Visiting the Ridge

Visiting the ridge

from this view I see it better

from this perpetual angle of scarred trees

grating to find an answer

blue white freckles and strawberry blossoms
a horsefly swishing across my face

riddled and pinned on a leaf
wild pink roses and blackberry bush

in a soft white crinoline skirt

I don’t know how to write the truth

the green fly on my hand
this is where home is

My mother used to…

comb my hair; braid my hair
she touched my hair, so did the teacher

she used to pull my white knee socks
up and up over my knees, right up to my neck
I sat in a knee sock
she was hidden my mother in my sock
she spoke little to me

Fourth grade teacher

I slept on a cot
in the morning,
my mother combed my hair
she braided my black hair
I washed my face
took my school bag
walked out of the house
past the linden tree
yellow dandelions
the neighbour’s strawberries
past the grocery store
I walked up the six steps
opened the door to the school
I entered the classroom
I went to my desk, on the right
teacher was there every morning
I shook his hand
“Guten Morgen, Herr Lehrer”
I can still see him
he called me up front,
“write on the board, Schwarze,”
later, a black and white movie flickered
on the wall
I never saw the movies
my teacher fondled me
he stood behind me
without saying a word
I sat between two boys from my class
in the last row, on two desks
his huge body in the dark
touched my blue flowered cotton dress
my pig tails

The shape of the street
Neutraubling, Germany 1951

splinters of snow-glass
lay on the grass
red poppies grew in bomb craters

in the noise,
in the house,

my father killed our dog, Beno
with a sledge hammer
he put a potato bag over him
and jammed him into a vice
Beno had bitten two people
also our grandmother

The House on Potters Road

The garden lay bare, after father got cancer
after his feet got blue from congestive heart disease
he stood there for the last time
we embraced, Father and I, and he said,
“do you need anything?” because I cried
he said, “Mama give her some money”
“no,” I said, “I don’t need money,
I need to hug you, Father, with your blue feet”

in the house on Potters Road

“did you love Father?” I asked Mother
after she told me on the phone,

“your father died”

he had asked her for a cup of tea
and then he went to sleep

in the house on Potters Road
where alone with Mama he had lived

“I was with him for 53 years,” she said
“I got used to him”

The Waltz

Can I have this dance with you, Mama?

Mama, let me take your hand
let’s dance with your phantom breast.
Mama, let’s dance a waltz
in your flowered summer dress.

I will lead you round and round.
It will make you dizzy
so dizzy, Mama.

We are dancing.
I love you, Mama.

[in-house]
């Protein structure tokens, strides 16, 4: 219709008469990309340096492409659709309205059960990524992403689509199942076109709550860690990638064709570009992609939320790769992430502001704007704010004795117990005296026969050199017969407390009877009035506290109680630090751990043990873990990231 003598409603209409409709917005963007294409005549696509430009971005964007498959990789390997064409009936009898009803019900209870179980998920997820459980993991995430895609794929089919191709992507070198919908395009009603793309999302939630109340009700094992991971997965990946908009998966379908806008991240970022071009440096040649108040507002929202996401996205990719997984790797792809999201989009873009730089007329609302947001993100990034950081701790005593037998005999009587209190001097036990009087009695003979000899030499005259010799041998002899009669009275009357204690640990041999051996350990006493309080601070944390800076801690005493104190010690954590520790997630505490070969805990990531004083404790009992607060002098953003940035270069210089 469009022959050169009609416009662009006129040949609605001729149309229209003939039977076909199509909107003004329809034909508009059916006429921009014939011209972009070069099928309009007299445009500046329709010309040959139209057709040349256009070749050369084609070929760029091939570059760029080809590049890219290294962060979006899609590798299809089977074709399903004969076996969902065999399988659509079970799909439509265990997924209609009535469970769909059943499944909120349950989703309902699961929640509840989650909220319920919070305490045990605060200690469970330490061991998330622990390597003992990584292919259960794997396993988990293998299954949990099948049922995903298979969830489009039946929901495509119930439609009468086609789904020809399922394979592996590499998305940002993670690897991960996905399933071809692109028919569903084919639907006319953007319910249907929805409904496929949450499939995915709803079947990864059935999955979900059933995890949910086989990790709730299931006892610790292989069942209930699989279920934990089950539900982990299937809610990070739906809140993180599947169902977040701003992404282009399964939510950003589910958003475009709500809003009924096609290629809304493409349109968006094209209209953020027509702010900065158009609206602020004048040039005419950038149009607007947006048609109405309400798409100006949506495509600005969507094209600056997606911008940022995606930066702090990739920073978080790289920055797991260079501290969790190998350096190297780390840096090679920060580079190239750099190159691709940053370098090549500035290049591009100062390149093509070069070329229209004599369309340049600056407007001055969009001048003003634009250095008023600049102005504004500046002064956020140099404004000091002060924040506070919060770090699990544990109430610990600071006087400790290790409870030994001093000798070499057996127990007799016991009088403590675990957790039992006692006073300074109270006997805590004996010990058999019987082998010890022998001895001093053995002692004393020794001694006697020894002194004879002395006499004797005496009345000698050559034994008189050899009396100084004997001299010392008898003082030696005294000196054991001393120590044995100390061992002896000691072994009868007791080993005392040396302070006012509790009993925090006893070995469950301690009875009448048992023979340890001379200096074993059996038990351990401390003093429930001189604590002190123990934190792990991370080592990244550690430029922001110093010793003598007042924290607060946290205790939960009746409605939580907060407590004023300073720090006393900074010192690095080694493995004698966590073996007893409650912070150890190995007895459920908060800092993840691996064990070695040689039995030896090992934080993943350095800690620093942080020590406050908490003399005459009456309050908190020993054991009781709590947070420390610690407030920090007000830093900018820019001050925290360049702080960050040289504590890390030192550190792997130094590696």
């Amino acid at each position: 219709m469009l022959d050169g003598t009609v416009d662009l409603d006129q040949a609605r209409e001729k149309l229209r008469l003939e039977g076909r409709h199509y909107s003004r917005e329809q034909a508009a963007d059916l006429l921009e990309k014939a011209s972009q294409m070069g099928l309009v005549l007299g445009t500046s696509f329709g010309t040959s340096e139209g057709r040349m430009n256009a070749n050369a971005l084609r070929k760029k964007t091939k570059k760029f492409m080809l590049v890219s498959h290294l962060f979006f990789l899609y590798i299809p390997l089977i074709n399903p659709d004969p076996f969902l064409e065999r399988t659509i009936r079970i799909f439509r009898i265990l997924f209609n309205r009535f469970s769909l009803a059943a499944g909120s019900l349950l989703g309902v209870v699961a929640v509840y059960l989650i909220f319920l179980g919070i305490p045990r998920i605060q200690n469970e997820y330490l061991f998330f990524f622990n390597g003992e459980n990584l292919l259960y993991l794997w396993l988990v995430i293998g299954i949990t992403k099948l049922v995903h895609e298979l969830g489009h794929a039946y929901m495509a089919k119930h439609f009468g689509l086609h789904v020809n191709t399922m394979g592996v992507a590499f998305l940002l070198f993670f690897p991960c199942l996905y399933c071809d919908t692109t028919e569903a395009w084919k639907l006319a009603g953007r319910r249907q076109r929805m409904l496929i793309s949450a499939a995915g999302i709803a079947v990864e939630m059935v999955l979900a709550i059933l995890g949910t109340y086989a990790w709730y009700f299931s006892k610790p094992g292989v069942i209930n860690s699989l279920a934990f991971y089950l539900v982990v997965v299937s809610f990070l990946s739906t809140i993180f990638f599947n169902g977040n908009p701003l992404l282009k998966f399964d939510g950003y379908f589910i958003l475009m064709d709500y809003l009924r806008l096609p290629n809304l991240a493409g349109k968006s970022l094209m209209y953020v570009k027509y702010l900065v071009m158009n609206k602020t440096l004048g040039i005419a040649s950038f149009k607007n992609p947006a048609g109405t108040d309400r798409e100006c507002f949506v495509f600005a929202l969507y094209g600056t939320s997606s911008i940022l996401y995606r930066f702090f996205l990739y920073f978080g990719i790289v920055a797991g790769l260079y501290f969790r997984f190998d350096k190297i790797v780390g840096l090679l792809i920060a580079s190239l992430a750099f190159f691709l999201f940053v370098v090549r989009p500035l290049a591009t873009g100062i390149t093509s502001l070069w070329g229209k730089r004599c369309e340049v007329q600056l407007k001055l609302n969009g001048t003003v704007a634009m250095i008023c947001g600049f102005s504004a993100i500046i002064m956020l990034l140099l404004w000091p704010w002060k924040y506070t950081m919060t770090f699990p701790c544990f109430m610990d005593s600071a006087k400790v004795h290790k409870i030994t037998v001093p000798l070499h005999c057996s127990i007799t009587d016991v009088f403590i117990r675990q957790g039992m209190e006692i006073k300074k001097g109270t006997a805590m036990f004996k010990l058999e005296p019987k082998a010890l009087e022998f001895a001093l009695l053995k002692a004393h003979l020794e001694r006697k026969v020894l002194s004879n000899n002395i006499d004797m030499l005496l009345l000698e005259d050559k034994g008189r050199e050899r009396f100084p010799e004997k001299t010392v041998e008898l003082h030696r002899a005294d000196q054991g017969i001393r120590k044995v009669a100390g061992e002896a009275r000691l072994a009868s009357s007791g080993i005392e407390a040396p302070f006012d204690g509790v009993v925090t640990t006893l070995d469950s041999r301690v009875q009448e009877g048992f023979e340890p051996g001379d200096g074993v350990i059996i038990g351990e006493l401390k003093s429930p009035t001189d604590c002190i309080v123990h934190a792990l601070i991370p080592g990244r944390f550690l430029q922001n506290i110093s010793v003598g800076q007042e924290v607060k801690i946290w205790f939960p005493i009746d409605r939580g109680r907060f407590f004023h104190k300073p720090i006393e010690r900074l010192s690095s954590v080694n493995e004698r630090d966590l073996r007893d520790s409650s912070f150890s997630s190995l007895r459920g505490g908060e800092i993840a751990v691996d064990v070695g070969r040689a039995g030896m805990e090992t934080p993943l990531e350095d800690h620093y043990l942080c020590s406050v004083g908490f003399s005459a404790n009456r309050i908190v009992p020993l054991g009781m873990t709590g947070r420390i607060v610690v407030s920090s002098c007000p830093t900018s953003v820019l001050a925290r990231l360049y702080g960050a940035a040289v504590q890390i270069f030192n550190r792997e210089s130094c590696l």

Mama, thank you.

The apple tree

in my front yard
I bought it from Jasmine Pepiniere
had it delivered by truck
with purple burlap over its roots. I
prepared a three foot deep hole; poured in
a pail of cold water; unwrapped the roots

that night, we made love
in front of our neighbours
the squirrels and the tulips
my billowing white dress hitched up
to reveal a blue garter belt
you lifted my skirt
to rip off the sash
with your fine teeth
you pulled off my virginity
later that night,
around midnight, we sat
bleeding red tulips
fell from your jacket
today, we are man and wife
in the windows gleam
fuchsia geraniums
with yellow dandelions

My wedding day

I didn’t say good-bye to my father
I didn’t see Mother in the house
I didn’t wear a wedding dress
blossoms in my hair

I said, “I’ll meet my fiancé at six-o-clock”
I saw I was not loved or wooed
I took the 55 bus on Saint Lawrence
wearing a red wool coat and a white silk hat
the gold wedding band in my pocket

I didn’t kiss my betrothed at the church door
I didn’t bring a witness or a bouquet of roses
I didn’t forget my boyfriend had jilted me
two times the month before

At exactly six, he drove into the parking lot
“Were you worried?” he laughed
“I had to go to the garage for a noise in the car”
You look like a nurse in that hat,” he grinned
“Let’s go and tell the priest we are getting married”

I said, “With this ring I thee wed; I will love
and honour you for all the days of my life”

We celebrated in a five dollar a night motel room
I was already pregnant with our child

A battered wife

I must leave you tonight

No. I will stay. Unpack the bags and love
us once more, tonight
tonight, I will not go
I will not go and leave us, tonight

love us once more
tonight, I will not go

Unpack the bags. Hang up the blouses and skirts

I will not leave with my closet half empty
my five fur coats, my diamonds, my 18 K gold
our four children sleeping in their beds

VISITING THE RIDGE © Ilona Martonfi, 2004, 2012

Some of the poems in this collection have appeared in the following magazines or anthologies: Vallum; Fire With Water; Fruits of the Branch.

Copyright © Ilona Martonfi 2003, 2012

Visiting the Ridge was edited for Coracle Press by Carolyn Zonailo. Her website is